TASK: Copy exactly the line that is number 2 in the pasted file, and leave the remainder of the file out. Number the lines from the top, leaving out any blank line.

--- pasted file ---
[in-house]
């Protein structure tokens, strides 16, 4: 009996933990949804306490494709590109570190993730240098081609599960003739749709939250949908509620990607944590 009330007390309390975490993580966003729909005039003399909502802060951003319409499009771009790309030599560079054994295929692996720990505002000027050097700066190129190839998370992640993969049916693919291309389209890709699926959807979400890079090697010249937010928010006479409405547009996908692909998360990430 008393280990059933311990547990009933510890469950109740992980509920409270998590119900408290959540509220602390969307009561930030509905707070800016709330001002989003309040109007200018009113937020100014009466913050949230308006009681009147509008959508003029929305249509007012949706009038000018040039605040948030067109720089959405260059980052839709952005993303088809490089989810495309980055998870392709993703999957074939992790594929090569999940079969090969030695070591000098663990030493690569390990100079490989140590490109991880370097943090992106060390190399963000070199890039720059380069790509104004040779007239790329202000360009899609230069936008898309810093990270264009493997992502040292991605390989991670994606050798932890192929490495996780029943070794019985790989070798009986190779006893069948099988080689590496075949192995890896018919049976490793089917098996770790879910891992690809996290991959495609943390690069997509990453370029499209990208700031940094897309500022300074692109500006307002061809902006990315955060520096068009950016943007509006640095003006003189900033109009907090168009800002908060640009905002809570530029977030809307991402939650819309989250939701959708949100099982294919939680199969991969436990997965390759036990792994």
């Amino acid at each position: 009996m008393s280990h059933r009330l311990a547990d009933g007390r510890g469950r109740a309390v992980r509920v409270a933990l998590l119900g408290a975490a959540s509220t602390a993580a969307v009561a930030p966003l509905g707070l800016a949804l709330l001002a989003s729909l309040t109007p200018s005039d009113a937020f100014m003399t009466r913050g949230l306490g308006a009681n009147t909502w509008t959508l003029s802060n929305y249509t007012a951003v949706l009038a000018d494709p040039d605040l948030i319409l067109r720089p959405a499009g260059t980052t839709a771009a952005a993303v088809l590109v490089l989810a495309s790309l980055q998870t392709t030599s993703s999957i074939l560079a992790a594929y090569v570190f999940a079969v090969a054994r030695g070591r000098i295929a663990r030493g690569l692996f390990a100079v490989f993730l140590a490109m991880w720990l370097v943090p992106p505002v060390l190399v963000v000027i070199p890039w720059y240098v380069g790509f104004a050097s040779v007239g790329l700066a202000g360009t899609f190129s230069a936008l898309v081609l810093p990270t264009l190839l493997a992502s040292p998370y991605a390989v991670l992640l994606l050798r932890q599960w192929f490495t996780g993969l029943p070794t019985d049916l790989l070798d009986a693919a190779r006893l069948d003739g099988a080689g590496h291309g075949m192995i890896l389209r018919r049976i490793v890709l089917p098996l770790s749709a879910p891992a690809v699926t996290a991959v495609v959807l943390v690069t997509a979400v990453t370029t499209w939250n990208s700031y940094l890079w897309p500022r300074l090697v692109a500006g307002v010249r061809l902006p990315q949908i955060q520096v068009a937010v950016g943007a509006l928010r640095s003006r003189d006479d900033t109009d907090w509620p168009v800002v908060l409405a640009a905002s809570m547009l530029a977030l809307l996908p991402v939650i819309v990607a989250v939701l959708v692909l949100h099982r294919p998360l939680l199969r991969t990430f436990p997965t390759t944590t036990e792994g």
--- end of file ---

């Protein structure tokens, strides 16, 4: 009996933990949804306490494709590109570190993730240098081609599960003739749709939250949908509620990607944590 009330007390309390975490993580966003729909005039003399909502802060951003319409499009771009790309030599560079054994295929692996720990505002000027050097700066190129190839998370992640993969049916693919291309389209890709699926959807979400890079090697010249937010928010006479409405547009996908692909998360990430 008393280990059933311990547990009933510890469950109740992980509920409270998590119900408290959540509220602390969307009561930030509905707070800016709330001002989003309040109007200018009113937020100014009466913050949230308006009681009147509008959508003029929305249509007012949706009038000018040039605040948030067109720089959405260059980052839709952005993303088809490089989810495309980055998870392709993703999957074939992790594929090569999940079969090969030695070591000098663990030493690569390990100079490989140590490109991880370097943090992106060390190399963000070199890039720059380069790509104004040779007239790329202000360009899609230069936008898309810093990270264009493997992502040292991605390989991670994606050798932890192929490495996780029943070794019985790989070798009986190779006893069948099988080689590496075949192995890896018919049976490793089917098996770790879910891992690809996290991959495609943390690069997509990453370029499209990208700031940094897309500022300074692109500006307002061809902006990315955060520096068009950016943007509006640095003006003189900033109009907090168009800002908060640009905002809570530029977030809307991402939650819309989250939701959708949100099982294919939680199969991969436990997965390759036990792994």